skip to Main Content

Valtix Threat Response: Spring4Shell

Summary: Spring4Shell

Zero-day POC leaked online, confirmed to be a critical vulnerability in Java Spring Framework. Dubbed Spring4Shell, as a parody of Log4Shell, CVE-2022-22965 does not resemble Log4j in its breadth of impact on the underlying Internet infrastructure.

Spring Framework is a Java application model that allows for organizations to focus on their business logic needs without having to build the “plumbing”. A patch is available for affected versions, with more details available on Spring’s website.

Valtix customers with auto-updating IDS/IPS signature or virtual patching enabled, are protected from CVE-2022-22965 and CVE-2022-22963 exploitation automatically.


March 29th, 2022– A presumably Chinese Twitter/GitHub user, with the handle “p1n93r”, briefly released a proof-of-concept (POC) code for a Spring Framework remote code execution (RCE) vulnerability.

P1n93r quickly deleted their related social media accounts, but not before VX-Underground was able to archive the POC and provide it for public download.

As security researchers analyzed the POC, there was some initial confusion surrounding whether or not it was related to CVE-2022-22963– a critical RCE vulnerability in Spring Cloud Function affecting versions 3.1.6 and 3.2.2 that was released the same day. Spring Cloud Function is a part of Spring Cloud created to help design business logic as programmable functions.

Affected Versions & Mitigation

CVE Affected Versions Mitigation
CVE-2022-22965 (Spring4Shell)
  • Runs JDK 9 or higher
  • Spring Framework version 5.3.0 – 5.3.17, or 5.2.0 – 5.2.19 and older
  • Apache Tomcat is the servlet container
  • Packaged as a WAR
  • Deployed in standalone Tomcat instance
  • Spring-webmvc or spring-webflux dependency
Upgrade Spring Framework version to 5.3.18+ or 5.2.20+
CVE-2022-22963 Spring Cloud Function version 3.1.6, 3.2.2, or older Upgrade Spring Cloud Function to version 3.1.7 or 3.2.3.

Exploitation & Detection

Review of the POC code shows that exploitation is straightforward using Python’s requests, argparse and urllib libraries. A malicious URL can be constructed to deliver a .jsp webshell via a POST request, and upon a successful “200” status code, discovery commands like “WHOAMI” can be run to provider threat actors with details about the compromised system. Because the vulnerability relies on Class Loaders specific to Tomcat, Spring notes that other attacks are possible using a different custom ClassLoader.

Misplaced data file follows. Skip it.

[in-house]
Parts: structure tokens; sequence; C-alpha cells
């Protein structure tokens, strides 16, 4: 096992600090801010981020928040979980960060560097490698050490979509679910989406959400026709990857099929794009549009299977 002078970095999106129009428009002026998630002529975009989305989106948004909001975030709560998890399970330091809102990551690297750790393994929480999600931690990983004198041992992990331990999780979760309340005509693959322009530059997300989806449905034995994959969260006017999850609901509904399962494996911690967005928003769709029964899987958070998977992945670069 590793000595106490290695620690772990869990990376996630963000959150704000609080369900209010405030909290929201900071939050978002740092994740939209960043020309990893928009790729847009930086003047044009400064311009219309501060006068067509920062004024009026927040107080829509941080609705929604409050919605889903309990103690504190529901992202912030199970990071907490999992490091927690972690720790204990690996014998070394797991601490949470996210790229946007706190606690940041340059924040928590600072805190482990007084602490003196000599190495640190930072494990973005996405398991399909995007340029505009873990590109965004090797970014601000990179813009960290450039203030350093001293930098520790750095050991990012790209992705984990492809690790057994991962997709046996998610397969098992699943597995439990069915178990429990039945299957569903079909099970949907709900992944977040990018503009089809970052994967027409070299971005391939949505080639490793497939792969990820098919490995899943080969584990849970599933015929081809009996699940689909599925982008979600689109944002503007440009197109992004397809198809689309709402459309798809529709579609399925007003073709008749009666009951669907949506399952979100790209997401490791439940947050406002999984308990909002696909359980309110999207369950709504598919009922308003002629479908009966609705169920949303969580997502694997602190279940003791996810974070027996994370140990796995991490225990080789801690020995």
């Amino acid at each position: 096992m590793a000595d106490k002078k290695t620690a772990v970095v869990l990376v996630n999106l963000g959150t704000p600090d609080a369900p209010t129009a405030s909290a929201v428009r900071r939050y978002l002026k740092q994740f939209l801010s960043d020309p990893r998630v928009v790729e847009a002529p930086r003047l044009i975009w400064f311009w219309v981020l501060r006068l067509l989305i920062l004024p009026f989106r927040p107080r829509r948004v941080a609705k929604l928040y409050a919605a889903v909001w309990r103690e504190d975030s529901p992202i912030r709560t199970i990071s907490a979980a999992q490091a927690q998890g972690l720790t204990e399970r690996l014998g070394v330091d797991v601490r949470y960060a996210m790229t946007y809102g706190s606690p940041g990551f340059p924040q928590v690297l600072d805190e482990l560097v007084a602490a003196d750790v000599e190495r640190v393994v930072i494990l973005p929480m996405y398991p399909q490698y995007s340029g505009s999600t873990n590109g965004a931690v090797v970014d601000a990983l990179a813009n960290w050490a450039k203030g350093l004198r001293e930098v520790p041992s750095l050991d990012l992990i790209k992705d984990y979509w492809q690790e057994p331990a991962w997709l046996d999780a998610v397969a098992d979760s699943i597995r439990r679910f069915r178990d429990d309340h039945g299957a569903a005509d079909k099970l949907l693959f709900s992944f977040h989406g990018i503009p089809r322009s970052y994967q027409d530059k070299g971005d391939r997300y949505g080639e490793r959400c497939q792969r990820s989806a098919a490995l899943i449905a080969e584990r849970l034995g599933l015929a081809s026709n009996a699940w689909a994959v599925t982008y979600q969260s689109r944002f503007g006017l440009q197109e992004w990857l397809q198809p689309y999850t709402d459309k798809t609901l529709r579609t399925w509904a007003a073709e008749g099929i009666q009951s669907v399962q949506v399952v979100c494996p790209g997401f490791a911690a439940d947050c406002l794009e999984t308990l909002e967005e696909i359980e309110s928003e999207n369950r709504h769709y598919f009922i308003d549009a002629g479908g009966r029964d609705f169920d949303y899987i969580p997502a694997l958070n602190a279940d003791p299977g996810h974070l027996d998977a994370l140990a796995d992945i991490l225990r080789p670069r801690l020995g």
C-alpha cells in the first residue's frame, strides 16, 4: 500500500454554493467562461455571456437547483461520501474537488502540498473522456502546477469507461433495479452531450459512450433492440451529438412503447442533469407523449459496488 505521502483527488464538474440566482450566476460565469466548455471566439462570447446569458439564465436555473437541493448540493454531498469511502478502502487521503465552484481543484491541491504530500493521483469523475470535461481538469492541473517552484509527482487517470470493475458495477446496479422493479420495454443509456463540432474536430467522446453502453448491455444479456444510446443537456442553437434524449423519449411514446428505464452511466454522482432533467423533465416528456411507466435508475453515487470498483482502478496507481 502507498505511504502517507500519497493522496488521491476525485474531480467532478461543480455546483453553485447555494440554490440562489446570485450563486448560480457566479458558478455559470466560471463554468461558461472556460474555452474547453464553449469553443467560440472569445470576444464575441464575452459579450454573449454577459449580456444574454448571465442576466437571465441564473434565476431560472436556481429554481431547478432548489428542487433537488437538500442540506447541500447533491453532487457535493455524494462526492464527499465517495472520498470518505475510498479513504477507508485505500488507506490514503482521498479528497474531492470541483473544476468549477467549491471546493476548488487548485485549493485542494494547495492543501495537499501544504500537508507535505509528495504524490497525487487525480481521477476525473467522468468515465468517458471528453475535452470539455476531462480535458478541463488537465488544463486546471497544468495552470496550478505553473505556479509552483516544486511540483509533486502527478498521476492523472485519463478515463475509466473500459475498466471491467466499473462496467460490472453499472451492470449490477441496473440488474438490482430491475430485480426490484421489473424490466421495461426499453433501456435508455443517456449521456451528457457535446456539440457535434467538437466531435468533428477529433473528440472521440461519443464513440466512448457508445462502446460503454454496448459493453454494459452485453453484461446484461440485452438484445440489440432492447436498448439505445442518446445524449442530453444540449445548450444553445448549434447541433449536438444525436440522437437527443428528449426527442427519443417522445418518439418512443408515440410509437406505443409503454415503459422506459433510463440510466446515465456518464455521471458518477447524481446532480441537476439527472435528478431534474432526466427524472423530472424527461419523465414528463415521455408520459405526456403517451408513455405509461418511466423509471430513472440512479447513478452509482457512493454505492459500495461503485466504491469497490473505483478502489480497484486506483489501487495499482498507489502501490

Indicators of attack (IOAs) that may help network defenders triaging potentially compromised environments may include:

  • URLs containing keywords/strings like: “class”, “class.module”, “classLoader”, or “class.module.classLoader.resources”
  • POST requests resulting in a 200 status code
  • New files with the extension “.jsp”
  • System commands used for discovery 
  • Outbound network communications to new IP addresses or domains
  • Outbound network communications on non-standard or new ports

Mitigate Spring4Shell with Valtix

Patching is always the right answer for mitigating an emerging threat –  but zero days show that no application is immune to exploitation and patching takes time. Protection outside of the application creates the defense in-depth needed to stop the threats from getting in and your data leaking out. Valtix is a multi-cloud network security platform designed to help you start creating your defensive, cloud security strategy today across AWS, Azure, GCP, and OCI.

Valtix provides proactive defense for cloud workloads via cloud firewall, IDS/IPS, WAF, egress filtering, rate-limiting, threat intelligence, and virtual patching.

To learn more about virtual patching and Valtix, review our guide on how we mitigated the recent Log4J vulnerability and sign up for Free Tier.

Latest Posts

Back To Top